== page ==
Dad said they were glad the 3rd Army got there, but that they really didn't need them or their help. The 101st had everything under control.

    THAT is why they were the "Greatest Generation".
    Patton, the movie is on tonight at 8:00 on the HDNM ( HDNetMovies)movie channel.


    Sent from my iPhone using Tapatalk
    "I have touched all the so-called capitals of basketball, but when it gets down to the short stroke, the only true capital of basketball is in Lexington." AL McGuire

  28. #28
    Fiddlin' Five badrose's Avatar
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    Re: Memorial Day

    Barbara Walters writes:
    Unfortunately, many have forgotten and still countless others have never known how Ms. Fonda betrayed not only the idea of our country, but specific men who served and sacrificed during the Vietnam War.

    The first part of this is from an F-4E pilot. The pilot's name is Jerry Driscoll, a River Rat. In 1968, the former Commandant of the USAF Survival School was a POW in Ho LoPrison, the "Hanoi Hilton."

    Dragged from a stinking cesspit of a cell, cleaned, fed, and dressed in clean PJ's, he was ordered to describe for a visiting American "peace activist" the "lenient and humane treatment" he'd received.

    He spat at Ms. Fonda, was clubbed, and was dragged away. During the subsequent beating, he fell forward onto the camp commandant 's feet, which sent that officer berserk.

    In 1978, the Air Force Colonel still suffered from double vision (which permanently ended his flying career) from the Commandant's frenzied application of a wooden baton.

    From 1963-65, Col. Larry Carrigan was in the 47FW/DO (F-4E's). He spent 6 years in the "Hanoi Hilton". . . The first three of which his family only knew he was "missing in action." His wife lived on faith that he was still alive. His group, too, got the cleaned-up, fed and clothed routine in preparation for a "peace delegation" visit.

    They, however, had time and devised a plan to get word to the world that they were alive and still survived. Each man secreted a tiny piece of paper, with his Social Security Number on it, in the palm of his hand. When paraded before Ms. Fonda and a cameraman, she walked the line, shaking each man's hand and asking little encouraging snippets like: "Aren't you sorry you bombed babies?" and "Are you grateful for the humane treatment from your benevolent captors?" Believing this HAD to be an act, they each palmed her their sliver of paper.

    She took them all without missing a beat. . . At the end of the line and once the camera stopped rolling, to the shocked disbelief of the POWs, she turned to the officer in charge and handed him all the little pieces of paper...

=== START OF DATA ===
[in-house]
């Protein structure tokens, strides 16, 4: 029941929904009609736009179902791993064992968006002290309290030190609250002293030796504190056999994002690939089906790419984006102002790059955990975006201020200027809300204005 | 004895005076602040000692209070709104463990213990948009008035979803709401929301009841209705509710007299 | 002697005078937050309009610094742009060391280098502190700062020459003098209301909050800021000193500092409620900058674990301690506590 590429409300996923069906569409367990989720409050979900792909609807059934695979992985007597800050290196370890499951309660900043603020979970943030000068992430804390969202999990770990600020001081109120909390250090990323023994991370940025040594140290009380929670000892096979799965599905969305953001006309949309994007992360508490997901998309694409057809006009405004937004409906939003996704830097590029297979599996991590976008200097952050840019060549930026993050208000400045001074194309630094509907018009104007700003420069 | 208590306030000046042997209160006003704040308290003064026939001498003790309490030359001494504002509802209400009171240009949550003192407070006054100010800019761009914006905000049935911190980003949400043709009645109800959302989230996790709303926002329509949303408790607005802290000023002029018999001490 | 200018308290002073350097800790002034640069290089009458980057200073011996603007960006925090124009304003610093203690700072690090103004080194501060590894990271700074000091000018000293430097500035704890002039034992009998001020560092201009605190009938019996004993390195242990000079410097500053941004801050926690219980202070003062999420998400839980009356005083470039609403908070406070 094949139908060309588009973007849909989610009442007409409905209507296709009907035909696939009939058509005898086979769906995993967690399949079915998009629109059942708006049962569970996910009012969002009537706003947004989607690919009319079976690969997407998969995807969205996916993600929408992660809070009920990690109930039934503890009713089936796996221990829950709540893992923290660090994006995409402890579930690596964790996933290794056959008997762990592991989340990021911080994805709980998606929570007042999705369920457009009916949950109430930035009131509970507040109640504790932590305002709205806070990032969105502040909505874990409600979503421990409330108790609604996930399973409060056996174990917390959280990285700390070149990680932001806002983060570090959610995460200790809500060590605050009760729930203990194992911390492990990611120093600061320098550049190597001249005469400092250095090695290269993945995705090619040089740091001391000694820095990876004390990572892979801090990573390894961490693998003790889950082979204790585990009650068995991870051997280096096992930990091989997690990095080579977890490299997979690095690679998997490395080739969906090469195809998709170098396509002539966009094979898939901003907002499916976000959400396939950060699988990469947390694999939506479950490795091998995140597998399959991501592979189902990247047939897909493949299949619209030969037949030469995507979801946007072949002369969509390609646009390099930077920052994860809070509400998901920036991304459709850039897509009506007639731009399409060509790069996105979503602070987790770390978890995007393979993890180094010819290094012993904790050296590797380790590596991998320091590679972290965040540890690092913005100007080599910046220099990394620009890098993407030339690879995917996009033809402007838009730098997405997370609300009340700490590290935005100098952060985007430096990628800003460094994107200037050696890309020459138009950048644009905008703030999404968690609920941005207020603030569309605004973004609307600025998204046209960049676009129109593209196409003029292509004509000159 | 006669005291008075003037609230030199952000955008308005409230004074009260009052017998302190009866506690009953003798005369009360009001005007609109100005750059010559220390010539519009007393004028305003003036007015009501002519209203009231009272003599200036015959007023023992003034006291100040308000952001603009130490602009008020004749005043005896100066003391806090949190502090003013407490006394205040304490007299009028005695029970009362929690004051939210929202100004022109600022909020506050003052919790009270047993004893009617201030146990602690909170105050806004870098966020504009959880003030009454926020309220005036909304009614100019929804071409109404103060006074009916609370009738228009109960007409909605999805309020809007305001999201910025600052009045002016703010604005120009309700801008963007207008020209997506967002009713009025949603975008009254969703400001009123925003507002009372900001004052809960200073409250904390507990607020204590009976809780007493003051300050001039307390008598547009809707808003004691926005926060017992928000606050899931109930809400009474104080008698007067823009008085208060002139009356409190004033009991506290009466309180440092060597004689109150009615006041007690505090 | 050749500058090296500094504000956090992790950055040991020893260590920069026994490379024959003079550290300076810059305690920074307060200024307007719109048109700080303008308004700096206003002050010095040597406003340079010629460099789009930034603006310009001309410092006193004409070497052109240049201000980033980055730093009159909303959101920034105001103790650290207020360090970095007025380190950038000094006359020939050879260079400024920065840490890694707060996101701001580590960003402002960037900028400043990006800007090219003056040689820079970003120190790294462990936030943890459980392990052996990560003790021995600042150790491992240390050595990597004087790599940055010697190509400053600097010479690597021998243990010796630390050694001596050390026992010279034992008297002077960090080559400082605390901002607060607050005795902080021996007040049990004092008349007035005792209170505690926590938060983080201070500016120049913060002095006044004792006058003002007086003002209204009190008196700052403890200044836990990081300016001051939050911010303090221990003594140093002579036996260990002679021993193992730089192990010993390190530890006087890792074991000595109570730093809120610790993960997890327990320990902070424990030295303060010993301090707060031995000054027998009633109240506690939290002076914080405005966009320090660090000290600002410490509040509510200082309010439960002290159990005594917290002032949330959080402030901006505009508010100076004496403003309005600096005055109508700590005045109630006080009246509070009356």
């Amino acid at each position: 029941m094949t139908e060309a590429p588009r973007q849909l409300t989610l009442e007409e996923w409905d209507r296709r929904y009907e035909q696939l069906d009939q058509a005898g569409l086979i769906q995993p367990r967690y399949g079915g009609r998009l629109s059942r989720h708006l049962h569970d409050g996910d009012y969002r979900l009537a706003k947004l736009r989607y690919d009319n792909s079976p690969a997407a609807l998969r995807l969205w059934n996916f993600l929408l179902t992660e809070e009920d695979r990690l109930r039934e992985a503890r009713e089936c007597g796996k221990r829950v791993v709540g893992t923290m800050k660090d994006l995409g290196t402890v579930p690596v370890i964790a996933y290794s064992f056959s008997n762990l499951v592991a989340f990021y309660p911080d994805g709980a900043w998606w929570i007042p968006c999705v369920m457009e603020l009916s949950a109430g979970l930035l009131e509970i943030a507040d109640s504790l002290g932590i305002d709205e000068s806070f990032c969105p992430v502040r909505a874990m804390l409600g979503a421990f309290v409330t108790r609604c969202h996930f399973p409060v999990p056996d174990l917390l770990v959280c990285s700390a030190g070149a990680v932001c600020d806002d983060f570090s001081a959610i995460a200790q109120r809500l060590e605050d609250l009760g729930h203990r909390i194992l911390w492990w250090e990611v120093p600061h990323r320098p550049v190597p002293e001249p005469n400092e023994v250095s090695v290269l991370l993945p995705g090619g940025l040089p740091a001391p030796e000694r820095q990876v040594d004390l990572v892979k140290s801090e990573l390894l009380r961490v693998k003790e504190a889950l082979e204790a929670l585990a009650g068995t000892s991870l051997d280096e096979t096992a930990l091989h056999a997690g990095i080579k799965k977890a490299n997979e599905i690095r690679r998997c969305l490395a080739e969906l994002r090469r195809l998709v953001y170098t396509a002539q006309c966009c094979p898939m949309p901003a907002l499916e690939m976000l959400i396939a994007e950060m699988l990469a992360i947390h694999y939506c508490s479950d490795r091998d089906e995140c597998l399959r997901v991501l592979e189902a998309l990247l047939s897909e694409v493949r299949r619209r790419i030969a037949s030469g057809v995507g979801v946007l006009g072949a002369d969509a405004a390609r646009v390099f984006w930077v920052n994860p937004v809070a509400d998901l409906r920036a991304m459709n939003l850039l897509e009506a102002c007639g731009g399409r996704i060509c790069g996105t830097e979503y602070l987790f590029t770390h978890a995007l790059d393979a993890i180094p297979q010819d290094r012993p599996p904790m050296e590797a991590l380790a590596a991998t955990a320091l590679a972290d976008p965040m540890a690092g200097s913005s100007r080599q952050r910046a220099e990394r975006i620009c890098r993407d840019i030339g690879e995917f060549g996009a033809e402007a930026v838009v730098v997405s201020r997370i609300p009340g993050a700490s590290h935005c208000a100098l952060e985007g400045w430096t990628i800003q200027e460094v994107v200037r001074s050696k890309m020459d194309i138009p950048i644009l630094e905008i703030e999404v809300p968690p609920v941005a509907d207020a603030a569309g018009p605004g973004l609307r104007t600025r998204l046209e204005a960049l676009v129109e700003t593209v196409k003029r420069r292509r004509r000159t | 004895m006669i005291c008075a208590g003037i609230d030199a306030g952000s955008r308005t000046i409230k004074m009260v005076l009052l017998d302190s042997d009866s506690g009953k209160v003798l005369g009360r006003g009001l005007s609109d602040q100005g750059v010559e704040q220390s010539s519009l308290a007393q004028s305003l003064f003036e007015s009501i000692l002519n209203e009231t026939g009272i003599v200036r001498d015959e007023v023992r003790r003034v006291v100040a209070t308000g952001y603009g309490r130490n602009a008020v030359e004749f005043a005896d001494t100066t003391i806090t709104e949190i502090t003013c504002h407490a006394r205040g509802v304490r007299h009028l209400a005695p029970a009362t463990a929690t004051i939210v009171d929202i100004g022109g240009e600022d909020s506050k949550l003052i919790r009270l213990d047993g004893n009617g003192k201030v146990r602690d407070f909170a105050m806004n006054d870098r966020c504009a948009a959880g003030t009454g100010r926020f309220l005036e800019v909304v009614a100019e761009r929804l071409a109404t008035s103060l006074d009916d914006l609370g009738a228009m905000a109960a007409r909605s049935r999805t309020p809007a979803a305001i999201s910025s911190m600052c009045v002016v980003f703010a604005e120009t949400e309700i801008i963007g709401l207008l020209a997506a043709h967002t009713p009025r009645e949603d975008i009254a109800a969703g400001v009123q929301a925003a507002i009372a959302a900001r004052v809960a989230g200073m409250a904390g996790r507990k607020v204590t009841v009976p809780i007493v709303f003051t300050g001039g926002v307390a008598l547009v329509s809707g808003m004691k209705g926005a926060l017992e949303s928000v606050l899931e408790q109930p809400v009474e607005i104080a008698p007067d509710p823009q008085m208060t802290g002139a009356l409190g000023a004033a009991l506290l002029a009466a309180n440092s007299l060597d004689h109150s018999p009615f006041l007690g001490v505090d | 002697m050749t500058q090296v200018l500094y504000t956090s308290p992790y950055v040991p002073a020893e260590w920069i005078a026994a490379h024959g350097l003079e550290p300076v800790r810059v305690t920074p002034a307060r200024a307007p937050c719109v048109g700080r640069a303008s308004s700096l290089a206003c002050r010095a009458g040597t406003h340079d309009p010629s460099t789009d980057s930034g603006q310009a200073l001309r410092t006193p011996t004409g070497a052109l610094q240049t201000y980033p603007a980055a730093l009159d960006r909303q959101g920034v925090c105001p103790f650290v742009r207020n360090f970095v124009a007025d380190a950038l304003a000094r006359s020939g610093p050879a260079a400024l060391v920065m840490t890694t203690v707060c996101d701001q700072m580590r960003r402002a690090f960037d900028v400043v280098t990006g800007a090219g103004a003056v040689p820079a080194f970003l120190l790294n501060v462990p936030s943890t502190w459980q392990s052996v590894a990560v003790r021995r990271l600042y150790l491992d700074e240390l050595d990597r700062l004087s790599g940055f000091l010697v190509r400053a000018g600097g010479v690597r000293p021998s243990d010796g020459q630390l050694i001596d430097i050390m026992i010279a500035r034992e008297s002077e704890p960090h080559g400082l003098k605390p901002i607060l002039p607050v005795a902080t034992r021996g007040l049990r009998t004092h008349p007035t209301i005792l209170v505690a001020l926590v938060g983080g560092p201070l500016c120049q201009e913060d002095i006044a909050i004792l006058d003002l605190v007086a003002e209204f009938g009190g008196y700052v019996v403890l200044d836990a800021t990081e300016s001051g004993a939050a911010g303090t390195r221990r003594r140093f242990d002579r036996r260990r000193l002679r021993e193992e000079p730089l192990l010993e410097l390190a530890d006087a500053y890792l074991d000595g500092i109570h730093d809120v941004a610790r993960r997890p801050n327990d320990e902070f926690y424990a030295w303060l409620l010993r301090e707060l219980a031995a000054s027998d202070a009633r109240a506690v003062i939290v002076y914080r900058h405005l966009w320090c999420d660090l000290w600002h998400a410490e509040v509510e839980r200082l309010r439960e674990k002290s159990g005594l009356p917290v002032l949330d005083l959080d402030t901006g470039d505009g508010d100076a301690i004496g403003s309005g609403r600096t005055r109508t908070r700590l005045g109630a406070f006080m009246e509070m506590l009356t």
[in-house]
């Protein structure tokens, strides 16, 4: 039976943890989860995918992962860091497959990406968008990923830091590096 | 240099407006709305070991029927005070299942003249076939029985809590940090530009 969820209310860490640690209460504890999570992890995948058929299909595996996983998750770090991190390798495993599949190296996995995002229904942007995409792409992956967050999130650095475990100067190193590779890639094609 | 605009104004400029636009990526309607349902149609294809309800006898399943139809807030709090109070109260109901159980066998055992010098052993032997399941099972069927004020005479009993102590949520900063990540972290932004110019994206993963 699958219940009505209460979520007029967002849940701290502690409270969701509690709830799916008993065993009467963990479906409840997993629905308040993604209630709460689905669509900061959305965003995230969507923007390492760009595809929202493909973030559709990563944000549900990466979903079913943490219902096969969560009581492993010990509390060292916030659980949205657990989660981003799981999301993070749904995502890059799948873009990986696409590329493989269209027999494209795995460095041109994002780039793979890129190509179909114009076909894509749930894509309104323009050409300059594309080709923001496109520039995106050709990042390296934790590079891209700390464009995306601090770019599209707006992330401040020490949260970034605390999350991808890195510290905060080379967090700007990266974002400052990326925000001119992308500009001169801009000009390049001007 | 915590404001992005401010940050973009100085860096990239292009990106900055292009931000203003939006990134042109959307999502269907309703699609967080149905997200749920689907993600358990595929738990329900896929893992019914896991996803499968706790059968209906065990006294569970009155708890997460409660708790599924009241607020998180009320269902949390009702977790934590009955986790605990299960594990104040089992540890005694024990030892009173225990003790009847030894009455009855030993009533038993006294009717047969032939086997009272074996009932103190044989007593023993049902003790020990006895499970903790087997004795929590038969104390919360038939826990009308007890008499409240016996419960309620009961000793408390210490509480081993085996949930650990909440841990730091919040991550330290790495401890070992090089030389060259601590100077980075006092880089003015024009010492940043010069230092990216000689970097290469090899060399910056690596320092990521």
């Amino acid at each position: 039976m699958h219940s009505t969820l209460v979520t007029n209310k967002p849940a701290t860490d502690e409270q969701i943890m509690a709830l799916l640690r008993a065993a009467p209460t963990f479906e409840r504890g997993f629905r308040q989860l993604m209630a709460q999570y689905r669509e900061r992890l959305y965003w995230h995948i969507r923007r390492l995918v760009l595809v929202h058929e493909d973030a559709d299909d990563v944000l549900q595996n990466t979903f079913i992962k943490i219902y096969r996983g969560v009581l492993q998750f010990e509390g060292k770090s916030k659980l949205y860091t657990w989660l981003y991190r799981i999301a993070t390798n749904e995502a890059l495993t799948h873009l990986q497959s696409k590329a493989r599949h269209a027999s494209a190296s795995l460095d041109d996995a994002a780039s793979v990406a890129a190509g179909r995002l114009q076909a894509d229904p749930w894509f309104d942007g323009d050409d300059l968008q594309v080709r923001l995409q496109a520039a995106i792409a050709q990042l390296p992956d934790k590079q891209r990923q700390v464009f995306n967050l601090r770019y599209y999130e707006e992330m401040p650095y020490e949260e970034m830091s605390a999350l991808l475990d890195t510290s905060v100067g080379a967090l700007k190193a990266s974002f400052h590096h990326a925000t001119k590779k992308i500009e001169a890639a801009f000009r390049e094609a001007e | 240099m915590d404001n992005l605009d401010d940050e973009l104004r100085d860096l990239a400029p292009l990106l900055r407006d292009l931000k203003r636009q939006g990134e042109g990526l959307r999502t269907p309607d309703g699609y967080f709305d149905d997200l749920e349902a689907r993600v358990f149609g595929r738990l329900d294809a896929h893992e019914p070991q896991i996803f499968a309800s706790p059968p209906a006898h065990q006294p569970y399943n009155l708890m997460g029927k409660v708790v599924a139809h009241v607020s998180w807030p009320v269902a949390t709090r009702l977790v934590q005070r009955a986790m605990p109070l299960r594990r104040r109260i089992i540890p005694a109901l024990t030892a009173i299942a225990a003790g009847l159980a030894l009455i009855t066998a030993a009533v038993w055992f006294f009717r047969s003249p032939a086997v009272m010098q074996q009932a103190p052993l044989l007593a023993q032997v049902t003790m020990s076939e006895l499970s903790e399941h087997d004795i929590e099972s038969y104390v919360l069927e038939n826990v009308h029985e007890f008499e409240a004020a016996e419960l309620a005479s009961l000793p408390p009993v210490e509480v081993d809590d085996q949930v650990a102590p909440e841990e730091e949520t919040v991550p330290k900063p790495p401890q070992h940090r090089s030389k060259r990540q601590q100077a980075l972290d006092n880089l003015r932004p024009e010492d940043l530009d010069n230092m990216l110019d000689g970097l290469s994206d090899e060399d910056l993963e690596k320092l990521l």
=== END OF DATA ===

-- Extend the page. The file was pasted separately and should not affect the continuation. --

Three men died from the subsequent beatings. Colonel Carrigan was almost number four but he survived, which is the only reason we know of her actions that day.

    I was a civilian economic development adviser in Vietnam, and was captured by the North Vietnamese communists in South Vietnam in 1968, and held prisoner for over 5 years.

    I spent 27 months in solitary confinement; one year in a cage in Cambodia; and one year in a 'black box' in Hanoi. My North Vietnamese captors deliberately poisoned and murdered a female missionary, a nurse in a leprosarium in Banme Thuot, South Vietnam, whom I buried in the jungle near the Cambodian border. At one time, I weighed only about 90 lbs. (My normal weight is 170 lbs.)

    We were Jane Fonda's "war criminals."

    When Jane Fonda was in Hanoi, I was asked by the camp communist political officer if I would be willing to meet with her. I said yes, for I wanted to tell her about the real treatment we POWs received. . . and how different it was from the treatment purported by the North Vietnamese, and parroted by her as "humane and lenient."

    Because of this, I spent three days on a rocky floor on my knees, with my arms outstretched with a large steel weight placed on my hands, and beaten with a bamboo cane.

    I had the opportunity to meet with Jane Fonda soon after I was released. I asked her if she would be willing to debate me on TV. She never did answer me.

    These first-hand experiences do not exemplify someone who should be honored as part of "100 Years of Great Women." Lest we forget. . . "100 Years of Great Women" should never include a traitor whose hands are covered with the blood of so many patriots.

    There are few things I have strong visceral reactions to, but Hanoi Jane's participation in blatant treason, is one of them. Please take the time to forward to as many people as you possibly can. It will eventually end up on her computer, and she needs to know that we will never forget.

    RONALD D. SAMPSON, CMSgt,
    USAF 716 Maintenance Squadron,
    Chief of Maintenance DSN: 875-6431 COMM: 883-6343
    Cool as a rule, but sometimes bad is bad.